Weed management focus at WANTFA walk

31 Jul, 2012 02:00 AM
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GrainGrowers field officer Ray Morgan (left) and Grower Group Alliance project officer Rebecca Wallis.
GrainGrowers field officer Ray Morgan (left) and Grower Group Alliance project officer Rebecca Wallis.

WEEDS were the main focus at last week's WA No-Tillage Farmers Association (WANTFA) post seeding field walk at the association's Cunderdin trial site.

About 120 people attended the day but surprisingly the majority of them weren't local, instead travelling from up to 300 kilometres to take part in the day.

WANTFA executive director David Minkey said it was hard for the day's program not to focus on weed management considering the condition of this year's trial paddock about three kilometres north of town.

"The site has quite a poor soil type and with that comes low capacity," he said.

"It has been challenging but it's also very reflective of a lot of paddocks in this region this year."

It was also Mr Minkey's presentation on the effect of pre-emergent herbicides on ryegrass control when dry sowing wheat that got the most attention from growers.

Mr Minkey demonstrated that just as it had done for the last two seasons, Sakura once again outperformed Boxer Gold and trifluralin in the pre-emergent trial.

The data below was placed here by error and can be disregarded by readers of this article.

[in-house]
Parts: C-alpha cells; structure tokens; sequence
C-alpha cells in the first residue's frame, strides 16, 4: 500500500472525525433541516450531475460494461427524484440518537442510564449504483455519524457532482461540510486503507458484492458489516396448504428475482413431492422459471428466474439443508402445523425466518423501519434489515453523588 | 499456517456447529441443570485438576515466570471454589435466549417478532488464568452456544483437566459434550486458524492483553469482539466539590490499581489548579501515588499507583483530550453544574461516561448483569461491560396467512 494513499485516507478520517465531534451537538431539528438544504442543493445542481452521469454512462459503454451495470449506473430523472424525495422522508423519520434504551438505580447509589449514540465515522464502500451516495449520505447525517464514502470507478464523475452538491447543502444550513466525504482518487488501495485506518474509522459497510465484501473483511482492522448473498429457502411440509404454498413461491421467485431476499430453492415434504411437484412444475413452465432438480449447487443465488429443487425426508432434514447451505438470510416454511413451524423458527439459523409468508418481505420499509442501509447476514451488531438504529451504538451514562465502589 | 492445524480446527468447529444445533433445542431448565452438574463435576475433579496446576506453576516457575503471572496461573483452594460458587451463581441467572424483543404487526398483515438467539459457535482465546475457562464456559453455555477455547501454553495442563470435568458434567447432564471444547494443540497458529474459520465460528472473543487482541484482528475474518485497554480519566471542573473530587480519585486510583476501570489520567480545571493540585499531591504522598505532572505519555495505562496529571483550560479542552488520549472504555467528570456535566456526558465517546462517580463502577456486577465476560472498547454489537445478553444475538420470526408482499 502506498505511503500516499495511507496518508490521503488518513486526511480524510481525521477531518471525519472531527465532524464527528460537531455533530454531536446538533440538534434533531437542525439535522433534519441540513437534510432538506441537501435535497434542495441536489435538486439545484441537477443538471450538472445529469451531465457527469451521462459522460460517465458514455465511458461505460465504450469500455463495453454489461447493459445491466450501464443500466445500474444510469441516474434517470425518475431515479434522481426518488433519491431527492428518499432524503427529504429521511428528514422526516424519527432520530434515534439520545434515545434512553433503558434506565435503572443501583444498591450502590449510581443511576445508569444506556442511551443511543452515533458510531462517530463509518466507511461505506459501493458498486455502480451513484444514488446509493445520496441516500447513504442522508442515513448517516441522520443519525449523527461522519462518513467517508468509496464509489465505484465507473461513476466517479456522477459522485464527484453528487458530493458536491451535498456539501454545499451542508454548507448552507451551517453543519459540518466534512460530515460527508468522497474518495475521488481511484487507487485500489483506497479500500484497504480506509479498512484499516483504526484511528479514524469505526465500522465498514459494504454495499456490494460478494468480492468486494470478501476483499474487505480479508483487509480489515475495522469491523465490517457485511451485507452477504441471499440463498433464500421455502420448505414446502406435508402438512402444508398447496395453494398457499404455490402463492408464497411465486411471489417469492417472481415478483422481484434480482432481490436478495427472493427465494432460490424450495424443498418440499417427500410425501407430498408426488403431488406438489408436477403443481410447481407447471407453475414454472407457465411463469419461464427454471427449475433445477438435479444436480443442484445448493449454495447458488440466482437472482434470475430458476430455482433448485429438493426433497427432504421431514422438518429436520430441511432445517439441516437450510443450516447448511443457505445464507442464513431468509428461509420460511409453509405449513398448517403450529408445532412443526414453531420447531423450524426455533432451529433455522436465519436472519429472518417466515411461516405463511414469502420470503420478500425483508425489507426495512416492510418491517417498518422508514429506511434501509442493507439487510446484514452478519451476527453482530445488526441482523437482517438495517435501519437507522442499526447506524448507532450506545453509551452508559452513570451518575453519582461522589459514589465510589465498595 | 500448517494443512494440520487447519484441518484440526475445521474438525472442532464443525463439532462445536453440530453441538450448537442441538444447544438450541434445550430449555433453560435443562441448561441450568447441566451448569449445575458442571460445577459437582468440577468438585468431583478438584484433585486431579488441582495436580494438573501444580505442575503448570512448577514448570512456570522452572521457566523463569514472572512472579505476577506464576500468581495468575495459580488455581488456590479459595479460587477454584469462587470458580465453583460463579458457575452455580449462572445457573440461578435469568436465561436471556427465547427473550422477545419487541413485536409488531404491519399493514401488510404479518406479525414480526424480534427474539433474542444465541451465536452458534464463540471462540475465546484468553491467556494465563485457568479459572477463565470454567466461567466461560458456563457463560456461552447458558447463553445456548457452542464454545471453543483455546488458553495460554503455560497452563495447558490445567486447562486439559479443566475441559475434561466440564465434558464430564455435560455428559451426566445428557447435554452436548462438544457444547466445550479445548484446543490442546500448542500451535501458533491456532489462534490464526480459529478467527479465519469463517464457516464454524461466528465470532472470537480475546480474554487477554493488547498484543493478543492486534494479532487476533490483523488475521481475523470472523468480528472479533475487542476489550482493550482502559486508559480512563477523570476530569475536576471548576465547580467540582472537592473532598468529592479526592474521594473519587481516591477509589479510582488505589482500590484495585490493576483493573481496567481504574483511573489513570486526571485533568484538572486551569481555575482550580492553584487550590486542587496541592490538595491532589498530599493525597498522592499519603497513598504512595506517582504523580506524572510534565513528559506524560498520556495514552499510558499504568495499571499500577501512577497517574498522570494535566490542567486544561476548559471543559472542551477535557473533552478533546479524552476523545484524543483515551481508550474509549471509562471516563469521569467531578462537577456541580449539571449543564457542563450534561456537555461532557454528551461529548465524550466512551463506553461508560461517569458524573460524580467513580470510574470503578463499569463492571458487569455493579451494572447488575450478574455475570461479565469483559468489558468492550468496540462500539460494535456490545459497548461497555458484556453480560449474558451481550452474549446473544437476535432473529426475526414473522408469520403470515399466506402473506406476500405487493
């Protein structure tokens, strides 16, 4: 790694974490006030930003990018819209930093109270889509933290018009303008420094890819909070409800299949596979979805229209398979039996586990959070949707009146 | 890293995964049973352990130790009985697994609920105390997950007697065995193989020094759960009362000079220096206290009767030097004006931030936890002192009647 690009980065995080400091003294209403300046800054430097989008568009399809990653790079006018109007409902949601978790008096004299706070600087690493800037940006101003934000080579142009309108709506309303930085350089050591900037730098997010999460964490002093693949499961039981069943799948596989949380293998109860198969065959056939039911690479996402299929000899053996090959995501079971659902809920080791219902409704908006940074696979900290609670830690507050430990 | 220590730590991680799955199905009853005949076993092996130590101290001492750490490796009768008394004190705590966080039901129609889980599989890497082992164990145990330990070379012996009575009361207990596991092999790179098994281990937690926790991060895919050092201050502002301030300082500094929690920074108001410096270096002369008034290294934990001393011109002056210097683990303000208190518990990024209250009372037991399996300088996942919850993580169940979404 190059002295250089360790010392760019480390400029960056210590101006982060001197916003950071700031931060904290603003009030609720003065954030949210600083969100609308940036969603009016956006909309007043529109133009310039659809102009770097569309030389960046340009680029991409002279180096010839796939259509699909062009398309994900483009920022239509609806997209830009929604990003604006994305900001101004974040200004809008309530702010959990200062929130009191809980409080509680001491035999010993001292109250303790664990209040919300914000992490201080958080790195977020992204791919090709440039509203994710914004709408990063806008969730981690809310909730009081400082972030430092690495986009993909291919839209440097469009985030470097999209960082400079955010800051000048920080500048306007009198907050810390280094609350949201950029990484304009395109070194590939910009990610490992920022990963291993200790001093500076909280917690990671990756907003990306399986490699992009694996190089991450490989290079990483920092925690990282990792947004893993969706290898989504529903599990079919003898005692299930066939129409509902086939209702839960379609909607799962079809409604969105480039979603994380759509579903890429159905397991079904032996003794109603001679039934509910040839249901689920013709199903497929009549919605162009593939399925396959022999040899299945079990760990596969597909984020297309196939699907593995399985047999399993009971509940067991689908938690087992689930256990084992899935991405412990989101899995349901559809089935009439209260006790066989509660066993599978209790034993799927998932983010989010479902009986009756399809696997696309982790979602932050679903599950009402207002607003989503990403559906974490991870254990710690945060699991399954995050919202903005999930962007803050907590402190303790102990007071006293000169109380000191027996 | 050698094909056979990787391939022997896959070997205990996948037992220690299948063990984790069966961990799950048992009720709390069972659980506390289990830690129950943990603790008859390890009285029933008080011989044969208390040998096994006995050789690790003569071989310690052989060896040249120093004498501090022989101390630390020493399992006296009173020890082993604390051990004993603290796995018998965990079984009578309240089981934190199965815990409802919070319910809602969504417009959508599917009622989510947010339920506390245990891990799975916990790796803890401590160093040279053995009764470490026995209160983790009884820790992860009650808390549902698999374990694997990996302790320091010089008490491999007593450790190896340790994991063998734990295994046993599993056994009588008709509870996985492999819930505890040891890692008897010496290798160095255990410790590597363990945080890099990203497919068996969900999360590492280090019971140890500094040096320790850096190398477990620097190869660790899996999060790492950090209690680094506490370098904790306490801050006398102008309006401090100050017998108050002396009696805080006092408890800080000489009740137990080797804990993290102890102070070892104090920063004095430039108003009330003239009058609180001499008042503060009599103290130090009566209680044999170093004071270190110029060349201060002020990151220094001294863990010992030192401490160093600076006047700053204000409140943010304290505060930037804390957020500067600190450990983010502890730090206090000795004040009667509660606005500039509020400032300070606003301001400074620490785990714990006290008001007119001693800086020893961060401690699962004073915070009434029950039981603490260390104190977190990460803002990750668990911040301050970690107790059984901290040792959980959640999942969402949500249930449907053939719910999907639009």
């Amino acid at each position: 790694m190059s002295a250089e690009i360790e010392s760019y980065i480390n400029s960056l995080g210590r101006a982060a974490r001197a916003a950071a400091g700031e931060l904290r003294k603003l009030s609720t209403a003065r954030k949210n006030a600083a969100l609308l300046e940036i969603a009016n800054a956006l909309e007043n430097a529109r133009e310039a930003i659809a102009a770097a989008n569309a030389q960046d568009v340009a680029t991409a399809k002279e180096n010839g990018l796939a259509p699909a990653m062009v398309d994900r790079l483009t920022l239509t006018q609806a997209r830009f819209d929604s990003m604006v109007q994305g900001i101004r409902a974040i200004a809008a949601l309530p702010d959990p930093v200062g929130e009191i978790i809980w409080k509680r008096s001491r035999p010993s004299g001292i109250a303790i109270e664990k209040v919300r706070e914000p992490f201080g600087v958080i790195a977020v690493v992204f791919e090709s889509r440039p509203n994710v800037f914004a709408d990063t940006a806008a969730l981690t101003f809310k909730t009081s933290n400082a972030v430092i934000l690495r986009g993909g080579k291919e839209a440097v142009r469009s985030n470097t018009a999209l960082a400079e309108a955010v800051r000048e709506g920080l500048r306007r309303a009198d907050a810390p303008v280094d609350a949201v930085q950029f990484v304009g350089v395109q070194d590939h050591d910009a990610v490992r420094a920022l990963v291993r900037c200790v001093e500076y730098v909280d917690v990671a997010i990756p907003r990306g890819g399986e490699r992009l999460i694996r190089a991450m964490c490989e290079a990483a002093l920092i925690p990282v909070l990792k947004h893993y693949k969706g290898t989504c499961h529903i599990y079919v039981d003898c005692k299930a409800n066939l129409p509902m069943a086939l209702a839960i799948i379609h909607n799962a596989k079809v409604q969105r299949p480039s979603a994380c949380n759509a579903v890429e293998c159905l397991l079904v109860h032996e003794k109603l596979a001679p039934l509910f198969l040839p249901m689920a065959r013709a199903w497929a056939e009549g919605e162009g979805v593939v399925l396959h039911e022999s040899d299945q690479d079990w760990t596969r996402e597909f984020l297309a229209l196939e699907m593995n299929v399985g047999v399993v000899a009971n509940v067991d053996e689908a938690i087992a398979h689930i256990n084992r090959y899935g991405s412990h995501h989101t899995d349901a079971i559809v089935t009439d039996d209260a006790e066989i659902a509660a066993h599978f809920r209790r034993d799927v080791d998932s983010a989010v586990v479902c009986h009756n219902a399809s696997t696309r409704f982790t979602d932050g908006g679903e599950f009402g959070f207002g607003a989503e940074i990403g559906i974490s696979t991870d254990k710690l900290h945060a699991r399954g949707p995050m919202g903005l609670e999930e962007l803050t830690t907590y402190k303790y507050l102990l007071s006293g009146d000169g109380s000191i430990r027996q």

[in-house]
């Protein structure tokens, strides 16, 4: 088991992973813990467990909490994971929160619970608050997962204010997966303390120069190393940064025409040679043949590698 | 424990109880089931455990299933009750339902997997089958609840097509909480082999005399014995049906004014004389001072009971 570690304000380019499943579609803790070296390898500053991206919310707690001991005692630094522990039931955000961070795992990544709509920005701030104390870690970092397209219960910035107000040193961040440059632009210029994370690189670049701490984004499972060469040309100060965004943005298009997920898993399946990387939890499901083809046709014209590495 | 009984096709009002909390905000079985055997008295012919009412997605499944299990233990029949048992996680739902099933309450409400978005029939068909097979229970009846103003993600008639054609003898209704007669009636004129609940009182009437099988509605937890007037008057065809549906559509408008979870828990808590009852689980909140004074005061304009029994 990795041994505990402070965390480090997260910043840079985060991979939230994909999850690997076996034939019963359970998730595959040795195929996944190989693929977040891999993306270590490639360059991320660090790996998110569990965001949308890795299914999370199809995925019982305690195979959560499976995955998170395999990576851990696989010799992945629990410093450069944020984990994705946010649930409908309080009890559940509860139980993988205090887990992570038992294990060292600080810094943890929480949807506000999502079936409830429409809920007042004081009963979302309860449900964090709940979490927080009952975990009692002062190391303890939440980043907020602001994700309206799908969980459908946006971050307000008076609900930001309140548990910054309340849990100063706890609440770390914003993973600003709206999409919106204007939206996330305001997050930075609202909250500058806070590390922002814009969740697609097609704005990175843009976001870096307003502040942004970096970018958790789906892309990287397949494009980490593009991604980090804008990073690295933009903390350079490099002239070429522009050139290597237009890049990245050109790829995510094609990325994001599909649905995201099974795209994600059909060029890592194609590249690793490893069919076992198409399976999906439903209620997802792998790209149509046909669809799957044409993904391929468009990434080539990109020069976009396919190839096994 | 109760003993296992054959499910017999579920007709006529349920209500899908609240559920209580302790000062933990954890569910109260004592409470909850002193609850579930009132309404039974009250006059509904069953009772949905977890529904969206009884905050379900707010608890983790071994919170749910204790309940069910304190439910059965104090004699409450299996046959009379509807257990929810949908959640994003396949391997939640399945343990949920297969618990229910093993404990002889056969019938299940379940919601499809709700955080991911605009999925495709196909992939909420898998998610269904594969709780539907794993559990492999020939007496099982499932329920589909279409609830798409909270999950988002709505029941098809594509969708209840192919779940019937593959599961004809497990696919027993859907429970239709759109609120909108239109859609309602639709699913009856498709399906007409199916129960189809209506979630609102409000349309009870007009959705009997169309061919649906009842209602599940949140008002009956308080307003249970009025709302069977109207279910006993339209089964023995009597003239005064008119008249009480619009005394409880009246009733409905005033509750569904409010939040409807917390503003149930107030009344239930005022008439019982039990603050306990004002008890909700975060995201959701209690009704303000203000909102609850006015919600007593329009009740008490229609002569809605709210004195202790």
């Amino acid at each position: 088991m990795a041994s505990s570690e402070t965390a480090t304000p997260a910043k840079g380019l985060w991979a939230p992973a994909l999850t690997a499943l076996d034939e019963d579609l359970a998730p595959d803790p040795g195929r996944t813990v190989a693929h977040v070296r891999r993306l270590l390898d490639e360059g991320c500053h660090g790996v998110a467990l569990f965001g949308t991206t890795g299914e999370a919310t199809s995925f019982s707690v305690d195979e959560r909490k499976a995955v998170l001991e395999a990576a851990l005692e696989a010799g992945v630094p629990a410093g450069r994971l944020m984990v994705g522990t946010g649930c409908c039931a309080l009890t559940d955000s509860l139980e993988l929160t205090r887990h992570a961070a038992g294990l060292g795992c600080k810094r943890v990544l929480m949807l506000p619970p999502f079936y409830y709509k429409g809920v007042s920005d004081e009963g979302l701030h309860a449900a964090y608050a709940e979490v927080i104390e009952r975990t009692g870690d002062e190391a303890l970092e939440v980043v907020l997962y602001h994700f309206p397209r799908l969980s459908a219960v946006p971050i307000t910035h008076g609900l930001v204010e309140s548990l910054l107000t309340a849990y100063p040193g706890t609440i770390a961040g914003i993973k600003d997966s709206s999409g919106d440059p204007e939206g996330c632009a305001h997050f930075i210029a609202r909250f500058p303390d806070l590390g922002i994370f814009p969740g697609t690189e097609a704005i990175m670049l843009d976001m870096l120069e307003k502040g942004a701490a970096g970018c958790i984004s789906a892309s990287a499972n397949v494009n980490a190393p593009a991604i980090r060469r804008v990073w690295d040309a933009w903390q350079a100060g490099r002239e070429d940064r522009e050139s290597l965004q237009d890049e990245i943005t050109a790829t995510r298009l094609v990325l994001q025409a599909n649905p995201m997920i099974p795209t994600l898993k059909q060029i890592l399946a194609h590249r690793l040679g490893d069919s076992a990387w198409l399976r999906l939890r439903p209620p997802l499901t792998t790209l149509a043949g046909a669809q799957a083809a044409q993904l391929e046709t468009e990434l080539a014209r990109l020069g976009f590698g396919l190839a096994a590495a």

But he was also careful to mention that when the seeding of trials were delayed and undertaken in wet and cold conditions the results weren't as clear cut.

"The crop condition effect is massive," Mr Minkey said.

"Where the trials were sown early and emerged early the crop continues to bound away under warm conditions.

"But those which were late germinating and have experienced three or four frosts have seen the wheat slow down and the weeds over take the crop."

Mr Minkey said the majority of the trials were still performing well after a reasonably good start to the season but a couple of dry weeks had seen a number of the trial plots suffer from weather stress as well.

"That's what we're continuing to find with some of our pre-emergent applications," he said.

"The pre-emergents work better in trials that are well placed and are in good growing conditions.

"Where there are poor conditions the weeds start to out compete the wheat and where the pre-emergents haven't worked at all the weeds are really bad."

Mr Minkey said the key message for growers was that if they planned to dry seed really good weed control was crucial and better still, seeding into a low weed seed burden would be their best bet.

But if growers could get their pre-emergents working well, Mr Minkey said they could probably afford to sow within a more conventional time frame.

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